The Anniversary of the Dieppe Raid

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Operation "Jubilee" - 19 August 1942 - The Raid on Dieppe

The Dieppe Memorial stained-glass window This August marks the 71st anniversary of the Raid on Dieppe and once again offers us an opportunity to reflect on the gallantry and sacrifice of those who died that day.

MedalsShortly after 0500 hours 19 August 1942, units of the 2nd Canadian Infantry Division, supported by the Royal Navy, Commandos and Squadrons of the RAF and RCAF, landed on the beaches before and flanking the Normandy town of Dieppe. The bitter struggle of the ensuing nine-hours resulted in the highest single day losses suffered by the Canadian Army during the entire Second World War. Of the 4963 Canadian troops who embarked for the Raid, 3367 (or 68%) became casualties and 907 died.

At least 25 ex-cadets were involved with this Operation and of these; seventeen were part of the attack force. Three ex-cadets, #1425 Capt. W.R. Dillon, # 2383 Capt. E.R. Eaton and # 2661 Capt. Douglas G. Purdy, were Killed-in-Action while nine others were taken Prisoners-of-War.

Ex-cadets holding senior command appointments were: # 891 Maj-Gen. J.H. Roberts, GOC 2nd Cdn Inf Div and Force Commander; #1623 Brig. C.C. Mann, Deputy Force Commander and #1432 Brig. W.W. Southam, Commander, 6th Cdn Inf Bde. Three of the assault battalions were commanded by ex-cadets; # 1620 Lt-Col. R.R. Labatt commanded the Royal Hamilton Light Infantry; # 1866 Lt-Col. C.C. I. Merritt, the South Saskatchewan Regiment, and # 2290 Lt-Col. D. Menard, the Les Fusiliers Mont-Royal. Two (of the eight) RCAF Squadrons providing air support were commanded by ex-cadets: # 2320 S/L C.J. Fee, commanded 412 Squadron and # 2366 S/L R.C.A. Waddell, commanded 400 Squadron.

Many decorations, including three Victoria Crosses, would be awarded for gallantry at Dieppe. The Victoria Cross was won by a British officer and by two Canadians; Captain the Reverend J.W. Foote, Padre of the RHLI and ex-cadet #1866 Lt-Col. C.C.I. Merritt, CO of the South Saskatchewan Regiment.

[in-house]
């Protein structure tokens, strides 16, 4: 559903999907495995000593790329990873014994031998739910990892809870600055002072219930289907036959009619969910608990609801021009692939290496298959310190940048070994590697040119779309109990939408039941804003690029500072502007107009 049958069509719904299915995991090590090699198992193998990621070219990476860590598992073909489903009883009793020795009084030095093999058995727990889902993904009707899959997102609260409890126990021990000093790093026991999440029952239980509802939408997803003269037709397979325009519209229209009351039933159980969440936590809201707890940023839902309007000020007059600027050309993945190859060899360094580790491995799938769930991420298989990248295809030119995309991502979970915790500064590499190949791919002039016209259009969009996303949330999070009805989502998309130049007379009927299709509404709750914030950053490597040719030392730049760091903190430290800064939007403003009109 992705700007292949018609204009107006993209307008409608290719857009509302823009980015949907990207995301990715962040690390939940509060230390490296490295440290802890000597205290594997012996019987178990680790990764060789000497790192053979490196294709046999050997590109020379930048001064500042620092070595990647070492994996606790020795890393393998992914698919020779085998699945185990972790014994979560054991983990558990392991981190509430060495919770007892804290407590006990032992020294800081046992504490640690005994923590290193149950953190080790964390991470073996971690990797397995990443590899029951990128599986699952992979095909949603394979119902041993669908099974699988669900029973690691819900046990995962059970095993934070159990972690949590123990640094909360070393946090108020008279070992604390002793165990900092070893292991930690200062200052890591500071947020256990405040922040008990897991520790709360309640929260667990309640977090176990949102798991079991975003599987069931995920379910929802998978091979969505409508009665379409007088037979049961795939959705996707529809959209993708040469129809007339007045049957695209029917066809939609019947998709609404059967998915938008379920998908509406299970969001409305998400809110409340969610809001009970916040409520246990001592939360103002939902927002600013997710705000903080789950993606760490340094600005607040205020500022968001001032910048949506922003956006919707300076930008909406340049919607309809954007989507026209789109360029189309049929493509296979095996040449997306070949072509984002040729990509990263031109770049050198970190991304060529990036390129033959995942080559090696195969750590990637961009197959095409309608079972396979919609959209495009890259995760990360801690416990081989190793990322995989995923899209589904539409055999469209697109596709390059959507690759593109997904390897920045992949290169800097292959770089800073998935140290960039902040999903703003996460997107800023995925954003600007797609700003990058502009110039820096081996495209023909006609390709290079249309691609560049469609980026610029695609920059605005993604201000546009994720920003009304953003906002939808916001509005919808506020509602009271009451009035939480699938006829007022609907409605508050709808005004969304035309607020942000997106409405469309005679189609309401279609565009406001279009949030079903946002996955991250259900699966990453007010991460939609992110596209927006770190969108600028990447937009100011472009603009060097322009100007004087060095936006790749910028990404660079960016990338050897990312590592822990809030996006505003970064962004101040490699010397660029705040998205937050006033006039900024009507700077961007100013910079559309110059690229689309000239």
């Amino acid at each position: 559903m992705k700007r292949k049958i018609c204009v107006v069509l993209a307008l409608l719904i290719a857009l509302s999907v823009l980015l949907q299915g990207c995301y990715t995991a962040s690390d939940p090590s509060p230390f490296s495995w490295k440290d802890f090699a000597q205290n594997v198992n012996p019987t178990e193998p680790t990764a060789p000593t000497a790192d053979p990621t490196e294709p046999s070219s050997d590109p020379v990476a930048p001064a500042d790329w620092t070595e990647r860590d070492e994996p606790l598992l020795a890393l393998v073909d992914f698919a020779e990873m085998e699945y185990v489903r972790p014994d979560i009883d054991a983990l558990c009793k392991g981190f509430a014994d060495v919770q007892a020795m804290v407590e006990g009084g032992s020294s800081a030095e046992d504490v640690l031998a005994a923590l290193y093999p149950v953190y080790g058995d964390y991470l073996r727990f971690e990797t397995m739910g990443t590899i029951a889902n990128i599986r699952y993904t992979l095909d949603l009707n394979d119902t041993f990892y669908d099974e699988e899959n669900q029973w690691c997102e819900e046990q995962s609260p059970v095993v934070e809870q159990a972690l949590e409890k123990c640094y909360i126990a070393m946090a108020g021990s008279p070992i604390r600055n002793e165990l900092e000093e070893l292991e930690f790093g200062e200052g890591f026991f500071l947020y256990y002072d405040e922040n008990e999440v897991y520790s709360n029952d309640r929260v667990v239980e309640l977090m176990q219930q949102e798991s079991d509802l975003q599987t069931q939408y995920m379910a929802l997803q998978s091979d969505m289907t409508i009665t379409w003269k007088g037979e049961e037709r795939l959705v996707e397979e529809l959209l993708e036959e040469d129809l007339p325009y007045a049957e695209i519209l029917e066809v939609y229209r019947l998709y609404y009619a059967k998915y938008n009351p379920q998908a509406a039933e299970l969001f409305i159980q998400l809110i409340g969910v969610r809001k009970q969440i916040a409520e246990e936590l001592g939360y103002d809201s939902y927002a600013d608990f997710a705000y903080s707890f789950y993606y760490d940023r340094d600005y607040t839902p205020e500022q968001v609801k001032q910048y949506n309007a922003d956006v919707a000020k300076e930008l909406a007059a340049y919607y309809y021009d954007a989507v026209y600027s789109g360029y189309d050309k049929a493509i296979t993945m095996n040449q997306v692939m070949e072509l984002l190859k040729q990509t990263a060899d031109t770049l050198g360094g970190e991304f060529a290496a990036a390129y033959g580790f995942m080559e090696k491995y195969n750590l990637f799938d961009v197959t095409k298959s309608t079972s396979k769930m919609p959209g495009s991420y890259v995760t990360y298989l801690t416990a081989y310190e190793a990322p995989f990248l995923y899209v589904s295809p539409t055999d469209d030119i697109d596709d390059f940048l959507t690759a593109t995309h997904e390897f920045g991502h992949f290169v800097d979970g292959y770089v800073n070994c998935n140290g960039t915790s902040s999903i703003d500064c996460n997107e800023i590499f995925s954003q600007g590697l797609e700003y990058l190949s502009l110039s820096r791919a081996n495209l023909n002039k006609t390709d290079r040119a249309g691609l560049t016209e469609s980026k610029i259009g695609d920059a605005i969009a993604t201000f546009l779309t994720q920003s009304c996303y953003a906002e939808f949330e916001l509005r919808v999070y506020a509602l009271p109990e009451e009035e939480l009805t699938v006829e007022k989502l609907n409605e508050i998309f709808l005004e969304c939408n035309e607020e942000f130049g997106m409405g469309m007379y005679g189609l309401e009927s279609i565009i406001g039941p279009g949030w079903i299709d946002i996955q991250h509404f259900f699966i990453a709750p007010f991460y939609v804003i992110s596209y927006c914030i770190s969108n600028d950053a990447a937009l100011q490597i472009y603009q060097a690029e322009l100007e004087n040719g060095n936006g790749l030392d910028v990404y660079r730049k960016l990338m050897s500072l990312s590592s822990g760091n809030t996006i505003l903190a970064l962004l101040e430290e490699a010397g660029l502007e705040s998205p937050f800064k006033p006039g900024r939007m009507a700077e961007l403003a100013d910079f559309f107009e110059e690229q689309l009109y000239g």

The Distinguished Service Order (DSO) was generally awarded to officers above the rank of Lieutenant-Colonel for meritorious service and both senior Commanders; #891 Maj-Gen. Roberts and #1623 Brig. Mann received the award. When awarded to Lieutenant-Colonels and below, the DSO was deemed a gallantry award, a decoration just short of the Victoria Cross. #1620 Lt-Col R.R. Labatt, Royal Hamilton Light Infantry; #1841 Major Douglas Cunningham, Cameron Highlanders of Canada; #2290 Lt-Col Dollard Menard, Les Fusiliers Mont-Royal; and #2357 Capt. W.D. Whitaker, Royal Hamilton Light Infantry would all win the DSO.

Due to the disastrous losses, the Raid remains controversial to this day. While historians may condemn the senior commanders and staff planners who failed to grasp the fundamentals of amphibious warfare there can be no question of the gallantry displayed by the officers and men of the 2nd Canadian Infantry Division who fought and died that day. The Dieppe Memorial stained-glass window in Currie Building is a daily reminder of those ex-cadets who fought the good fight seventy years ago and who took, "Truth-Duty-Valour," to the stony beaches of Dieppe.

Blow out, you bugles, over the rich Dead!
There's none of these so lonely and poor of old,
But, dying, has made us rarer gifts than gold.

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